“The beginning of wisdom is the same as its attainment: wonder…
In the presence of that wonder, the head has no answers and the heart has no questions…”

Quote written on the page of my journal, Thursday, May 12, 2022, STAGE 3: Apulia to Esposende

Friday, May 13th, the fourth stage to Castelo do Neiva, was sunny and hot as we walked inland, with only brief glimpses of the ocean. That dark chocolate bar I’d purchased at the grocery store en route to satisfy a hankering, and wisely put in a ziploc bag, became a melted mess within minutes. Cafes along the way made for cool respites where café con leche chased with icy fruit juice refreshed. (For some it was a beer mixed with coke – an international iteration of the shanty, I suppose.) More evident along the route were various styles of markers, including statuary and the ubiquitous scallop shell, pointing the way.

Crossing an old stone bridge on the River Neiva, we began climbing in earnest.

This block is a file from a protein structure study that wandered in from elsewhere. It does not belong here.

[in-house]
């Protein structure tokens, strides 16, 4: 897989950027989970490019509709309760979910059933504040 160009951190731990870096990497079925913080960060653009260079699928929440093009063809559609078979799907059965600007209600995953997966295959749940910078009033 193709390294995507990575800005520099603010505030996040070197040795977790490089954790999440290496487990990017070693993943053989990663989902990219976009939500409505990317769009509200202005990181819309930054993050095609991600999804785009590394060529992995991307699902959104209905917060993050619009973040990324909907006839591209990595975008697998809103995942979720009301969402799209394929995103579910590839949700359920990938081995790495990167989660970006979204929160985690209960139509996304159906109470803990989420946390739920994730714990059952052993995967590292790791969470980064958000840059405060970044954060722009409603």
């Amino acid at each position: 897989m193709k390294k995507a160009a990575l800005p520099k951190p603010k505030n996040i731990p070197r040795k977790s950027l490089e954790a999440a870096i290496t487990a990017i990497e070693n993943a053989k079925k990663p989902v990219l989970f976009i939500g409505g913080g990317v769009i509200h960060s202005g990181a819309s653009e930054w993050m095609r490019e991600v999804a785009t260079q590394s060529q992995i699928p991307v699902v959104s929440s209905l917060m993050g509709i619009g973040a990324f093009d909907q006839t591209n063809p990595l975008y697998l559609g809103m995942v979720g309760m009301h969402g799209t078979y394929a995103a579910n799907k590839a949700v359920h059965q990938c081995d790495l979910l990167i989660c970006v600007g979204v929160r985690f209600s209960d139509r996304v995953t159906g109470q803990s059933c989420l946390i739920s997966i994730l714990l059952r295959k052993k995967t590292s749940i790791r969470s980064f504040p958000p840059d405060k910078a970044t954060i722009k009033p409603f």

pilgrims crossing the River Neiva

Arriving at this stage’s lodging took some doing. The guidebook, customized for our stages and accommodations, gave clear directions, but obviously not for us. Maybe it was the heat, or misinterpreting distance given in meters, but we found ourselves going in circles, despite asking for help at the local garden centre, consulting my GPS and notes. Walking further, now into what more closely resembled a village, I was just about to enter the local school to once again ask for directions, when a woman walked by and pointed out, off in the distance, the church steeple beside our destination, Quinta do Monteverde. Approaching, where was the entrance????? The old locked gate by the vacant church? Walking around the corner, which by this point felt a long distance, we finally arrived at a more formal entrance with a buzzer. Pressed, the heavy door silently opened to reveal the magnificent grounds and mansion.